Compliance Tech & MF Global -
by Larry Goldfarb
The recent demise of MF Global at first glance appears to the case of an over reaching CEO combined with lax regulations and perhaps intimidated regulators. Jon Corzine, its CEO, was reported to have bought $Billions in debt from Ireland, Spain, etc. thinking that the European Union (EU) would backstop the losses. As we know, the EU came out recently with a debt bailout plan for Europe that included paying creditors only 50 cents on the dollar. Upon hearing the news, Repo counterparties and lenders became nervous and stopped trading with MF Global. The firm declared Bankruptcy on October 31st.
One of the unstated problems at MF Global revolved around its compliance technology. The firm grew significantly over the last few years by acquiring small groups of traders, small brokerage firms and research teams. In many cases, the compliance systems that were in place when the firm split up from the Man Group in 2005 were still in place when the firm declared bankruptcy. Monitoring and exception processing were decidedly manual and required transposing data from multiple systems into spreadsheets. Reconciliations from the trading systems with the clearing systems were manual and difficult to accomplish. Processes like these could not help but contribute to lax compliance processes and the absence of a strong culture of compliance. When traders and managers know that their indiscretions produce exceptions and reprimands, they are more likely to modify their behavior.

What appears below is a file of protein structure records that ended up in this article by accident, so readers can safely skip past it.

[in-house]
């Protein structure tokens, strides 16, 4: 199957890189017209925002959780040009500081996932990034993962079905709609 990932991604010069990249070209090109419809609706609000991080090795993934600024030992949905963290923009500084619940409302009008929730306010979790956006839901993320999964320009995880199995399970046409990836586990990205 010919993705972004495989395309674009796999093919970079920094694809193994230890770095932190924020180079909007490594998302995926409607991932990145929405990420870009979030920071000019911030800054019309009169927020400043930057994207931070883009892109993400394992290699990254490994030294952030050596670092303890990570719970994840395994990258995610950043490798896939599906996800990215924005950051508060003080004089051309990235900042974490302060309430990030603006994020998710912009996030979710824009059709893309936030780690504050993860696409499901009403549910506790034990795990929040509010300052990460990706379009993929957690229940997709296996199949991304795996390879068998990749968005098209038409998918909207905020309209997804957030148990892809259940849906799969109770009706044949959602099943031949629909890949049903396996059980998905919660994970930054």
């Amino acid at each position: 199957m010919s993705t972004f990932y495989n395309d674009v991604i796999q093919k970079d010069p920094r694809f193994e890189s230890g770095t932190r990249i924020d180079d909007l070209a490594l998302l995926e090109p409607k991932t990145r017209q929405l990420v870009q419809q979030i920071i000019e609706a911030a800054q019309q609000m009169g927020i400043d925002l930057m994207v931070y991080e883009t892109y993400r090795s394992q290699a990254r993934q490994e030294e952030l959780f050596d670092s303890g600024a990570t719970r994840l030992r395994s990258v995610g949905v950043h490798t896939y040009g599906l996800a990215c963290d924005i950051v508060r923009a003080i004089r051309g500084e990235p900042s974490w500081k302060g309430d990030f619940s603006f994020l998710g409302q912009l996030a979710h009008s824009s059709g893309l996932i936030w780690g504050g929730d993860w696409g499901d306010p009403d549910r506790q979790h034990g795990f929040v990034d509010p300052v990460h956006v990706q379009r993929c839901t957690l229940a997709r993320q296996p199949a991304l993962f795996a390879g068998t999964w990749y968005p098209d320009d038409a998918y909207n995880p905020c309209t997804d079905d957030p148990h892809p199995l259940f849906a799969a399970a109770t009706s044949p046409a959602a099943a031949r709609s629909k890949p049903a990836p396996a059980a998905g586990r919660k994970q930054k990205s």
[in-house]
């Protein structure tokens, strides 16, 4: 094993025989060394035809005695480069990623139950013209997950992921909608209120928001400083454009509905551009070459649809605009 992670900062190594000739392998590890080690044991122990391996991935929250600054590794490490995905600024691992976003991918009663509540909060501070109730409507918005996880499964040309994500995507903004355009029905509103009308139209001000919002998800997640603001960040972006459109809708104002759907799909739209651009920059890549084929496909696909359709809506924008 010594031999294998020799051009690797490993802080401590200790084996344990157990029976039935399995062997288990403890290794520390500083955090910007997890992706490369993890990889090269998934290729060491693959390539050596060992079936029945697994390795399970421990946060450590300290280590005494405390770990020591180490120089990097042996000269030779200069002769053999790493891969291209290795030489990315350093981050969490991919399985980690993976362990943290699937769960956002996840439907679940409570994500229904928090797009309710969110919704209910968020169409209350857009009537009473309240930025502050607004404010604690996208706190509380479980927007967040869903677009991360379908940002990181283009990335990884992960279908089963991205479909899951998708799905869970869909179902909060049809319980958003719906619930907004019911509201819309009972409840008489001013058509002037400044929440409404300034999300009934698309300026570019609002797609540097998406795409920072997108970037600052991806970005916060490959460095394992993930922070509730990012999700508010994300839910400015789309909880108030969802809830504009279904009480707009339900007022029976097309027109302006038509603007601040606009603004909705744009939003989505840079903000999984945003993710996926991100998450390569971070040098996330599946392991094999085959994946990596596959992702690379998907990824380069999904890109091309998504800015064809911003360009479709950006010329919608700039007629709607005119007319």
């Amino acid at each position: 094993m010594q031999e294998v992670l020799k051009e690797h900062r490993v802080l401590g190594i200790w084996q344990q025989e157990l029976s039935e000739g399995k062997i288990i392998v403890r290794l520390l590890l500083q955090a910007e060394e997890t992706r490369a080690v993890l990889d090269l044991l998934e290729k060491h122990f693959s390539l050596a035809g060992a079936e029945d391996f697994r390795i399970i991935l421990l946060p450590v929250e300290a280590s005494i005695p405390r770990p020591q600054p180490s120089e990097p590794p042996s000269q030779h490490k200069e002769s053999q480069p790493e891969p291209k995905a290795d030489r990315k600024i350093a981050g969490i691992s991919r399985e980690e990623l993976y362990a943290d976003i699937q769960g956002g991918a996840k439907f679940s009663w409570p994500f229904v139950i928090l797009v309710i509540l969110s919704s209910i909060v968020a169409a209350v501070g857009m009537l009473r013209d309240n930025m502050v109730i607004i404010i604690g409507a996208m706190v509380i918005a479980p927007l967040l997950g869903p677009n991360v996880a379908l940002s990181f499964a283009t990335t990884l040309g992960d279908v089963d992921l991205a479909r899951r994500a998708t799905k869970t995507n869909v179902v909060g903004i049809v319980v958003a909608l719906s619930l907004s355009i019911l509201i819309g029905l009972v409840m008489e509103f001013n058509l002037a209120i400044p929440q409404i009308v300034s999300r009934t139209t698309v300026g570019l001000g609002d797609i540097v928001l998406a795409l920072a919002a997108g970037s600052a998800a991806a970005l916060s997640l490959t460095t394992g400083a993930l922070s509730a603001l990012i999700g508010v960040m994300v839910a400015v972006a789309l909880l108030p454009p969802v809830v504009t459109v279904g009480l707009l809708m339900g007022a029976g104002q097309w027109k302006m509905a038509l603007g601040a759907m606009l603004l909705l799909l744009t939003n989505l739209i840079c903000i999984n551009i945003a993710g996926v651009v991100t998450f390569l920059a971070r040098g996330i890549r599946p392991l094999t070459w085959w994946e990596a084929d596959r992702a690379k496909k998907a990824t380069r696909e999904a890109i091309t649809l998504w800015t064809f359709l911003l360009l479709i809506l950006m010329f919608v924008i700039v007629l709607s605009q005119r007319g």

News accounts mention that traders were buying sovereign debt “under the radar.” Would this have been possible at a firm with a strong culture of compliance like JP Morgan or Goldman Sachs? Their trade monitoring systems would have kicked out exceptions that would have produced reports to their risk management committees. Given the lack of an integrated system architecture, it is unclear that MF Global had the required capability to have these meetings prior to the demise.
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At a firm I spoke to recently, the Chief Compliance Officer did not want to upgrade their trade monitoring systems because as he put it, the more we monitor and produce evidence, the easier it is for Finra to identify issues and write us up. He said that Finra takes the approach that the harder it is for them (Finra) to get the data, the less they look at. In view of the systems issues at MF Global and the resulting black eye for Finra and the industry, perhaps this approach should be reconsidered.
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Last week I wrote about the Schwab acquisition Compliance11. One of my readers noted that I did not properly disclose the fact that as a co-founder, I am a shareholder of Compliance11. My comments reflected a general view on the industry. Of course, most of you know that I currently work for a competitor, StarCompliance, a firm that sells employee conflict of interest software.
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